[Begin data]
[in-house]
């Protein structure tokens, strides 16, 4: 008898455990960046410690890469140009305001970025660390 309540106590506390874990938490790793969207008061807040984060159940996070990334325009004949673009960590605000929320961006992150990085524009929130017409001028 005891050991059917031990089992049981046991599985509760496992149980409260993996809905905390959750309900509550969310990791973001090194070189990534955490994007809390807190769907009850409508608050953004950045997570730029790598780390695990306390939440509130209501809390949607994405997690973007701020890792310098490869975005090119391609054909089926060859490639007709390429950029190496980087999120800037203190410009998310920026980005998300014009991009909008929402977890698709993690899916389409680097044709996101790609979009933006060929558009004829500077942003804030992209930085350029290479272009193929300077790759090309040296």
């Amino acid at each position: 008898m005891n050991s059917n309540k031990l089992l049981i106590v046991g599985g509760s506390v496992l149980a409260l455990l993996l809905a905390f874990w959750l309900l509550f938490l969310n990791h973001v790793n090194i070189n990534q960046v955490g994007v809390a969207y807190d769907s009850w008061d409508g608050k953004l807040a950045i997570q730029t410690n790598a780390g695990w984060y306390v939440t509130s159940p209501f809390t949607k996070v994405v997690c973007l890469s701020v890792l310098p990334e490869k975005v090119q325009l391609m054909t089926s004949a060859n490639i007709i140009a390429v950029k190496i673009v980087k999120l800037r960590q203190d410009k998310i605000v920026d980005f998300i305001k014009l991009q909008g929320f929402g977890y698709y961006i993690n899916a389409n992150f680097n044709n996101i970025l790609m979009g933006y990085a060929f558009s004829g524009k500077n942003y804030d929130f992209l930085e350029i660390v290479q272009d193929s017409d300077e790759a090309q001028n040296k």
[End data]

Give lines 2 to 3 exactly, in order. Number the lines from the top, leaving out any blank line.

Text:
């Protein structure tokens, strides 16, 4: 008898455990960046410690890469140009305001970025660390 309540106590506390874990938490790793969207008061807040984060159940996070990334325009004949673009960590605000929320961006992150990085524009929130017409001028 005891050991059917031990089992049981046991599985509760496992149980409260993996809905905390959750309900509550969310990791973001090194070189990534955490994007809390807190769907009850409508608050953004950045997570730029790598780390695990306390939440509130209501809390949607994405997690973007701020890792310098490869975005090119391609054909089926060859490639007709390429950029190496980087999120800037203190410009998310920026980005998300014009991009909008929402977890698709993690899916389409680097044709996101790609979009933006060929558009004829500077942003804030992209930085350029290479272009193929300077790759090309040296």
């Amino acid at each position: 008898m005891n050991s059917n309540k031990l089992l049981i106590v046991g599985g509760s506390v496992l149980a409260l455990l993996l809905a905390f874990w959750l309900l509550f938490l969310n990791h973001v790793n090194i070189n990534q960046v955490g994007v809390a969207y807190d769907s009850w008061d409508g608050k953004l807040a950045i997570q730029t410690n790598a780390g695990w984060y306390v939440t509130s159940p209501f809390t949607k996070v994405v997690c973007l890469s701020v890792l310098p990334e490869k975005v090119q325009l391609m054909t089926s004949a060859n490639i007709i140009a390429v950029k190496i673009v980087k999120l800037r960590q203190d410009k998310i605000v920026d980005f998300i305001k014009l991009q909008g929320f929402g977890y698709y961006i993690n899916a389409n992150f680097n044709n996101i970025l790609m979009g933006y990085a060929f558009s004829g524009k500077n942003y804030d929130f992209l930085e350029i660390v290479q272009d193929s017409d300077e790759a090309q001028n040296k």